The Department of Justice unleashed a shocking and often violent unconstitutional nationwide dragnet — detaining as many as 10,000 people — on this day in history, Jan. 2, 1920.
Attorney General A. Mitchell Palmer, appointed to the office 10 months earlier by President Woodrow Wilson, led the sweep against suspected communists and anarchists, as well as their sympathizers.
The action was soon dubbed the Palmer Raids.
“The raids constituted a horrific, shameful episode in American history, one of the lowest moments for liberty since King George III quartered troops in private homes,” writes the Foundation for Economic Education.
The foundation called the effort under President Wilson “America’s reign of terror.”
The Wilson administration also targeted political opponents.
“Even simple criticism of the government was enough to send you to jail,” according to Christopher Finan, author of the 2007 book “From the Palmer Raids to the Patriot Act: A History of the Fight for Free Speech in America.”
The Palmer Raids marked the height of the nation’s first Red Scare, a response to the Bolshevik Revolution and communist takeover of Russia.
The radical ideology soon spread across Europe and the United States after the tectonic social upheaval caused by World War I.
The era of fear was further fueled by widespread postwar labor discontent and the deadly influenza pandemic of 1919, which killed about 675,000 Americans, many of them children, in just a year-and-a-half.
“The Constitution faced a major test on this day in 1920 when raids ordered by Attorney General Mitchell Palmer saw thousands of people detained without warrants merely upon general suspicion,” the National Constitution Center wrote last year.
“Facilitated by a young Justice Department official, J. Edgar Hoover, what became known as the Palmer Raids peaked on the night of Jan. 2, 1920, when between 3,000 and 10,000 people in 35 cities were detained.”
Many in the media applauded the raids.
“There is no time to waste on hairsplitting over infringement of liberties,” wrote The Washington Post on Jan. 4.
Alexander Mitchell Palmer was a Democratic congressman from Pennsylvania when Wilson chose him to head the Department of Justice.
The Wilson administration called the new attorney general “young, militant, progressive and fearless.”
The Department of Justice was accused of recklessly employing warrantless searches, illegal wiretapping and aggressive interrogation techniques that might be considered torture today.
Palmer may have been motivated by personal revenge.
“On June 2, 1919, a militant anarchist named Carlo Valdinoci blew up the front of newly appointed Attorney General A. Mitchell Palmer’s home in Washington, D.C. — and himself up in the process when the bomb exploded too early,” the FBI reports in its online history of the bureau.
“A young Franklin and Eleanor Roosevelt, who lived across the street, were also shaken by the blast. The bombing was just one in a series of coordinated attacks that day on judges, politicians, law enforcement officials and others in eight cities nationwide.”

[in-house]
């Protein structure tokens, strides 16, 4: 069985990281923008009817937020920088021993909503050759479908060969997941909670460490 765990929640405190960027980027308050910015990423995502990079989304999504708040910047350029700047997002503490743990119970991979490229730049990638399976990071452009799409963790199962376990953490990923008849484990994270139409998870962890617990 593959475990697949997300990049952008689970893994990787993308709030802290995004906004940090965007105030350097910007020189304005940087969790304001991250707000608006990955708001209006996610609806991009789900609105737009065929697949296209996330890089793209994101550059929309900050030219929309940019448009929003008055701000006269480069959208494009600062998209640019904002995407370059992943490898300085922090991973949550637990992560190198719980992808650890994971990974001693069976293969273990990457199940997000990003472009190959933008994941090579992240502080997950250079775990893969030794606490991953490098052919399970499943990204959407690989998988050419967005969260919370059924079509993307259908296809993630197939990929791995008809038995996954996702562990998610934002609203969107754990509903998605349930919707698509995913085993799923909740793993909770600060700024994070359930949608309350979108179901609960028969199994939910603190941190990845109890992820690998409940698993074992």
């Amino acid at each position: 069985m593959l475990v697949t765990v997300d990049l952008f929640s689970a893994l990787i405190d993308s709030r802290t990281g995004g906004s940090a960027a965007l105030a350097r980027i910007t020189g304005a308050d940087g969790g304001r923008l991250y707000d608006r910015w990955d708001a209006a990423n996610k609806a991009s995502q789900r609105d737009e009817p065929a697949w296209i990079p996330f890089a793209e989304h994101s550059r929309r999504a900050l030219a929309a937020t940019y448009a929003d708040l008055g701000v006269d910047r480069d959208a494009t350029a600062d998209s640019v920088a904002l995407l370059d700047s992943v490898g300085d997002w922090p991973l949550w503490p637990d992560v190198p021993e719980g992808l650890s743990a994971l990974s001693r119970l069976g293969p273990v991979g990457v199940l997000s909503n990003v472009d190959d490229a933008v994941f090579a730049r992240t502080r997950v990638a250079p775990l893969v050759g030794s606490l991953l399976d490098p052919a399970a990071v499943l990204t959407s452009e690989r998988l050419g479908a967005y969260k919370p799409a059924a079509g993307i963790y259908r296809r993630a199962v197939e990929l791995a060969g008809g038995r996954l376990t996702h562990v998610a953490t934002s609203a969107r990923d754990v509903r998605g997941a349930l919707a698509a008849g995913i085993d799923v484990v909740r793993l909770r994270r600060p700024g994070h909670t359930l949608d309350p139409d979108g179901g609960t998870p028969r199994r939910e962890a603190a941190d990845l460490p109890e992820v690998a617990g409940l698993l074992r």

Palmer was also motivated by personal ambition.
He launched his raids while beginning a bid for the White House.
He lost the Democrat nomination to James M. Cox at the party’s convention in July.
His “reign of terror” and White House ambitions ran out of steam simultaneously.
“On April 30, 1920, Palmer warned of assassination attempts against ‘more than a score’ of government officials the next day. But on May Day, nothing happened, and Palmer lost momentum as a presidential candidate,” according to the National Constitution Center.
He left office when Warren G. Harding became president in March 1921.
The Palmer Raids were deemed “lawless and subversive of constitutional liberty for citizens and aliens alike” during a Senate Judiciary hearing in February 1921.
The unconstitutional nature of the Palmer Raids were revived during the Franklin Delano Roosevelt administration in 1938 with the creation of the House Un-American Activities Committee under chairman and Texas Democrat Martin Dies.
A new Red Scare consumed the government after World War II and the onset of the Cold War with the Soviet Union.
The Truman administration and the HUAC would be accused of many of the same unconstitutional tactics as the Palmer Raids.
“It originated with President Truman’s Executive Order 9835 of March 21, 1947, which required that all federal civil service employees be screened for ‘loyalty,’” wrote Robert Justin Goldstein for Prologue magazine of the National Archives in 2006.
Attorney General Tom C. Clark issued his infamous “black list” the following December, officially known as the Attorney General’s List of Subversive Organizations.
The highly publicized list, notes Goldstein, “cast a general pall over freedom of association and speech in the United States.”
“The Palmer Raids were certainly not a bright spot for the young bureau,” according to the FBI’s online history of the department.
“But it did gain valuable experience in terrorism investigations and intelligence work and learn important lessons about the need to protect civil liberties and constitutional rights.”